Gyeongbokgung Palace was the first royal palace built during the Joseon Dynasty (1392-1897). First built in 1395 by King Taejo, the founder of the Joseon Dynasty, Gyeongbokgung served as the main royal palace in the heart of the Korean capital city. The palace steadily expanded before being burnt to ashes during the Japanese invasion of 1592. For the next 273 years, the palace grounds were left abandoned in ruins until being rebuilt and restored in 1867 under the commission of Prince Regent Heungseon Daewongun. The restoration of the palace grounds were completed on a grand scale, with over 300 buildings within the palace walls. The palace once again became the symbol for the nation and the Korean royal family.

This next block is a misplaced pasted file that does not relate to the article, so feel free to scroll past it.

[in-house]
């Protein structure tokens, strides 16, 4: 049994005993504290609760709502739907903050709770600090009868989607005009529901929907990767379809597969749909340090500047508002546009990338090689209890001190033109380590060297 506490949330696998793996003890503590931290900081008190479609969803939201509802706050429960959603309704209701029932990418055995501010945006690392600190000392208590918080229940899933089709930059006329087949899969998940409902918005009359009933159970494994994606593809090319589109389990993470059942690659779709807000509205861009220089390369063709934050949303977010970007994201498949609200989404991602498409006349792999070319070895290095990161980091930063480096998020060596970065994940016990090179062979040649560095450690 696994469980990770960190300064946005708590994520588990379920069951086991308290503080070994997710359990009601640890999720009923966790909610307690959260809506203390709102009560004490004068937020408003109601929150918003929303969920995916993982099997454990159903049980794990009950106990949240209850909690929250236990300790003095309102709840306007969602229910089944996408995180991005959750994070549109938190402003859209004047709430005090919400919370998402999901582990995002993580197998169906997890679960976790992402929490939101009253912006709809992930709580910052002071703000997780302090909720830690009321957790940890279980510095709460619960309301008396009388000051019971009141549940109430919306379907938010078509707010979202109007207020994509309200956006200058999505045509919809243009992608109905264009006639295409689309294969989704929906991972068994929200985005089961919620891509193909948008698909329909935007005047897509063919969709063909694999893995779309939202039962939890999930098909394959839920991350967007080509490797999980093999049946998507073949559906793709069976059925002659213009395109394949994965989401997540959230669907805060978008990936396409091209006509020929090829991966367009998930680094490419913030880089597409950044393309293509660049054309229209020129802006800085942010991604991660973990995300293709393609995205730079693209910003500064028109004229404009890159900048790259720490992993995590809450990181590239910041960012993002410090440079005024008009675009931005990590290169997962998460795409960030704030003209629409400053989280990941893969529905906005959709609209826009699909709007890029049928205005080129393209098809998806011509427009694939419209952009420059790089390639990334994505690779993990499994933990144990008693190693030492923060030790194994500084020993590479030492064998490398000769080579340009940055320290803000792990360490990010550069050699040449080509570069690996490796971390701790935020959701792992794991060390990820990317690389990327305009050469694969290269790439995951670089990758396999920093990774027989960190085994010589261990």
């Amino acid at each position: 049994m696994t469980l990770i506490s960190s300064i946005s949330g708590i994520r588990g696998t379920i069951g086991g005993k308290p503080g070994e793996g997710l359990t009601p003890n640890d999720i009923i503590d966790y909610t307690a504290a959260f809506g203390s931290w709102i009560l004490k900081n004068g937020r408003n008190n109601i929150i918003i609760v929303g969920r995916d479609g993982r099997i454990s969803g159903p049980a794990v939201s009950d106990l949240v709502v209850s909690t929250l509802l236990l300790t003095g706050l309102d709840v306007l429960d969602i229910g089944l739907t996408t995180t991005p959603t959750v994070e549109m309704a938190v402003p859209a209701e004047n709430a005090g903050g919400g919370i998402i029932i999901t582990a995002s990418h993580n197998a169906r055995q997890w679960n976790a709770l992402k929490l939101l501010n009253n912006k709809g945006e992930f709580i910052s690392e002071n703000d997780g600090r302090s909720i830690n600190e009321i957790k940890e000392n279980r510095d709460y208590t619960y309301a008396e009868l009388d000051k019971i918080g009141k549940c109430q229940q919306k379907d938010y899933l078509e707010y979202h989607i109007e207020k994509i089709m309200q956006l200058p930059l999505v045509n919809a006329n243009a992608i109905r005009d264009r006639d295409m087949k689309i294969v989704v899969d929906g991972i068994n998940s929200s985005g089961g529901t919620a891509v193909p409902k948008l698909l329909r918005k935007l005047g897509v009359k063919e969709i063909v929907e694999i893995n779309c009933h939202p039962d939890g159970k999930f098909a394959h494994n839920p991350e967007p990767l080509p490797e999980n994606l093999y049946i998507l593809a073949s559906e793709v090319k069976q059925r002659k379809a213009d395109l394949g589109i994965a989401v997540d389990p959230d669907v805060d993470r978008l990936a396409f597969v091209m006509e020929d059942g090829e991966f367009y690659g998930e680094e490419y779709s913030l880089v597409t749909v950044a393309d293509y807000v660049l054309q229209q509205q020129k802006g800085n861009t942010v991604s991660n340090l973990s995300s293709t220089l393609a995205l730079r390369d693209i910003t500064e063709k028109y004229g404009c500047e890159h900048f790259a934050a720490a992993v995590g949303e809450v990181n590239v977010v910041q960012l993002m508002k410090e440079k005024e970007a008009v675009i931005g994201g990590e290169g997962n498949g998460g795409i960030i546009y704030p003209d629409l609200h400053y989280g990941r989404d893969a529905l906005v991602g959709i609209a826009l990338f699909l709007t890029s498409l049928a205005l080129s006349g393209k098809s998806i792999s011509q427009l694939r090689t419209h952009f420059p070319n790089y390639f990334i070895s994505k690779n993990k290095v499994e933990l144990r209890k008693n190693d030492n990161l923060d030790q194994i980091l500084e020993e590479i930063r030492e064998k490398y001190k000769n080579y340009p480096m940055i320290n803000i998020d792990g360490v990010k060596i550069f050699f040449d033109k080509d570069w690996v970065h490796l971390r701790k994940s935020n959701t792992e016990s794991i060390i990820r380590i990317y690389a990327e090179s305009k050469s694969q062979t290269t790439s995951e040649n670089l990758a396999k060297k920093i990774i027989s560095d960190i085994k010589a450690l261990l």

Following the assassination of Empress Myeongseong within the walls of the palace in 1895 (after which the Imperial family left and never returned to Gyeongbokgung), Gyeongbokgung was systematically demolished during the Japanese occupation (1910-1945). All but 10 buildings were left standing by the end of the occupation.
In 1989, the South Korean government began a 40-year initiative to rebuilt and restore the structures that were destroyed during the Japanese occupation. By the end of 2009, approximately 40 percent of the buildings that were standing prior to the occupation were rebuilt. The South Korean government hopes to restore the palace to its former glory within the next 20 years.